Monday

23rd Jan 2017

EU to 'scrutinise' Cameron's migrant benefits plan

  • Cameron visits staff at British supermarket chain (Photo: gov.uk)

The British government announced on Tuesday (29 July) it will tighten benefits for unemployed migrants from the EU in plans the European Commission has said it will examine closely.

Under the proposals, London is to reduce to three months - down from six months - the time EU migrants without realistic job prospects can claim welfare.

Dear EUobserver reader

Subscribe now for unrestricted access to EUobserver.

Sign up for 30 days' free trial, no obligation. Full subscription only 15 € / month or 150 € / year.

  1. Unlimited access on desktop and mobile
  2. All premium articles, analysis, commentary and investigations
  3. EUobserver archives

EUobserver is the only independent news media covering EU affairs in Brussels and all 28 member states.

♡ We value your support.

If you already have an account click here to login.

Writing in the Daily Telegraph, Prime Minister David Cameron said it was about "addressing the magnetic pull of Britain’s benefits system".

Other measures include banning "overseas only recruitment" and "massively" restricting the number of jobs automatically put on an EU jobs portal. "This is about putting British residents first," he said.

The move comes on top of changes announced last year under which EU migrants may only claim unemployment benefits after three months of being in the UK.

The new measures are seen as an attempt to try and counter the popularity of the UK Independence Party ahead of next year's general election.

The party topped the polls in the May EU vote and has been positioning itself as the only party willing to tackle immigration.

The European Commission, for its part, said Cameron's proposals will be "scrutinised" carefully once the details are clear.

"[Migrant workers are] of immense economic benefit to the member states in terms, in particular of responding to skills gaps and labour shortages," a commission spokesperson said on Tuesday.

He also noted that jobseekers’ allowance for immigrants is normally paid by “the country where they were previously seeking work”.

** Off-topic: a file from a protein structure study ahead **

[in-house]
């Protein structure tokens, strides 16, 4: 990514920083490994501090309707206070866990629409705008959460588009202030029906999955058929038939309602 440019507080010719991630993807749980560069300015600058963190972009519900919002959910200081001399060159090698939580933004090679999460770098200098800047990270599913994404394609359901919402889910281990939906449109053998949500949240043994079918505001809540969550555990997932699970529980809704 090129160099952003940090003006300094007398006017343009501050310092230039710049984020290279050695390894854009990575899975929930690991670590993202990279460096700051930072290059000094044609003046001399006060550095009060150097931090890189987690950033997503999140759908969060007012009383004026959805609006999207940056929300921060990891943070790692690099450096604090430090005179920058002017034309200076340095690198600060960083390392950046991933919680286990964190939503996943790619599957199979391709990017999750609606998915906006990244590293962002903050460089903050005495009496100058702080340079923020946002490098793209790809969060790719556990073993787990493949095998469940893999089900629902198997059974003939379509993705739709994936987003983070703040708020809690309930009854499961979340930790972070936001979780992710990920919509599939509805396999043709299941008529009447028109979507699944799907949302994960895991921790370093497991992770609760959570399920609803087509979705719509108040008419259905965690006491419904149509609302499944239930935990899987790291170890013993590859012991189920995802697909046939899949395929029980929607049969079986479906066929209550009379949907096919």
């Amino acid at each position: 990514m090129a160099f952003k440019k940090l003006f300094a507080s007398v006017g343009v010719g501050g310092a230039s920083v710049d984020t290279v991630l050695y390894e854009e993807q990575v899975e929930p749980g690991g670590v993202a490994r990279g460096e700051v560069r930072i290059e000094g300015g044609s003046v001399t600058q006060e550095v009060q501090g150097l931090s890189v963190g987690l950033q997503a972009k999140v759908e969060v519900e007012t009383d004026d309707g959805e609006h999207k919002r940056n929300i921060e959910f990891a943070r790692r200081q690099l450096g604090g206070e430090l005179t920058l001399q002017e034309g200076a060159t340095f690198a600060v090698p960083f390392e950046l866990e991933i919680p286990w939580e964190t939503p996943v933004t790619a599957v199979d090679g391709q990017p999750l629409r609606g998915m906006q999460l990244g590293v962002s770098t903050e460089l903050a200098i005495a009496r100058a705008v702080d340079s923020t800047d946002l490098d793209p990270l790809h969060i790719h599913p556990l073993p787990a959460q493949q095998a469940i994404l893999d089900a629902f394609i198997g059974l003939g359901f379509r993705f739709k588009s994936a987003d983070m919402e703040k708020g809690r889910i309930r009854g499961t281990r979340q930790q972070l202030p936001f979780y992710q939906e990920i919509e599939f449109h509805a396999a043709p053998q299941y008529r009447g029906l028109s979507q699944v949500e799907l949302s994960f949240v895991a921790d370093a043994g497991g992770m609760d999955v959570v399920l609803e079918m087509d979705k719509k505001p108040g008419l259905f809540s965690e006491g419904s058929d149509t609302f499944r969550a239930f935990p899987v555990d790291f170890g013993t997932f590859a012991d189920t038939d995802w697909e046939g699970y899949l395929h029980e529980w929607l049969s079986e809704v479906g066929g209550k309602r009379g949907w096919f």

Immigration has been a hot topic in the UK for several years with the government launching a strong campaign at both the national and EU level against so-called welfare tourism.

However the numbers remain foggy, including on how much is spent by the UK on welfare payments to other EU nationals.

A European Commission study early this year found that the "vast majority" of EU migrants moving to another member states do so to work or to look for work and are more likely - because they are younger - to be in employment than the nationals of the host country.

Meanwhile, the UK's own Office for Budget Responsibility (OBR) has said that migrants benefit the country's economy.

In a report published last year, it said that more migrants are needed to fund the costs of pensions and social welfare payments.

A migration report leaked to the BBC earlier this month also found that EU migrants have had a largely positive effect and cited evidence suggesting they are less likely to use benefits than Britons.

The study, commissioned by the British government, was supposed to be ready last year but formal publication has been delayed indefinitely, reportedly because it was considered too positive.

News in Brief

  1. Sweden to host EU social summit
  2. US Congress may Trump-proof Russia sanctions
  3. Fury over UK 'cover up' of failed missile test
  4. Theresa May: I will not be afraid to stand up to Trump
  5. Brexit will destroy NI peace deal, says Gerry Adams
  6. EU housing price increase by 4.3%
  7. EU trade chief says UK deal will take 'couple of years'
  8. German defence spending boost not enough for Nato goal

Stakeholders' Highlights

  1. Dialogue PlatformThe Influence of Turkish Politics in Europe After the Coup Attempt
  2. World VisionEU Urged to do Better Ahead of Helsinki Conference on Syria
  3. Caritas EuropaEU States to Join Pope Francis’s Appeal to Care for Migrant Children
  4. UNICEFNumber of Unaccompanied Children Arriving by sea to Italy Doubles in 2016
  5. Nordic Council of Ministers"Nordic Matters" Help Forge Closer Bonds Between the UK and the Nordic Region
  6. Computers, Privacy & Data ProtectionThe age of Intelligent Machines: join the Conference on 25-27 January 2017
  7. Martens CentreNo Better way to Lift Your Monday Blues Than to Gloss Over our Political Cartoons
  8. Dialogue PlatformThe Gulen Movement: An Islamic Response to Terror as a Global Challenge
  9. European Free AllianceMinority Rights and Autonomy are a European Normality
  10. Swedish EnterprisesHow to Create EU Competitiveness Post-Brexit? Seminar on January 24th
  11. European Jewish CongressSchulz to be Awarded the European Medal for Tolerance for his Stand Against Populism
  12. Nordic Council of Ministers"Adventures in Moominland" Kick Off Nordic Matters Festival in London

Latest News

  1. EU says milk protest 'difficult to understand'
  2. Future of euro on EU agenda This WEEK
  3. Pope warns populism could lead to 'saviours' like Hitler
  4. How the EU can protect the world’s forest by tackling corruption
  5. Leftist newcomer takes lead in French Socialist primary
  6. Far-right groups pledge allegiance ahead of elections
  7. Trump pledges US-first foreign policy
  8. GMO opt-out plan remains in waiting room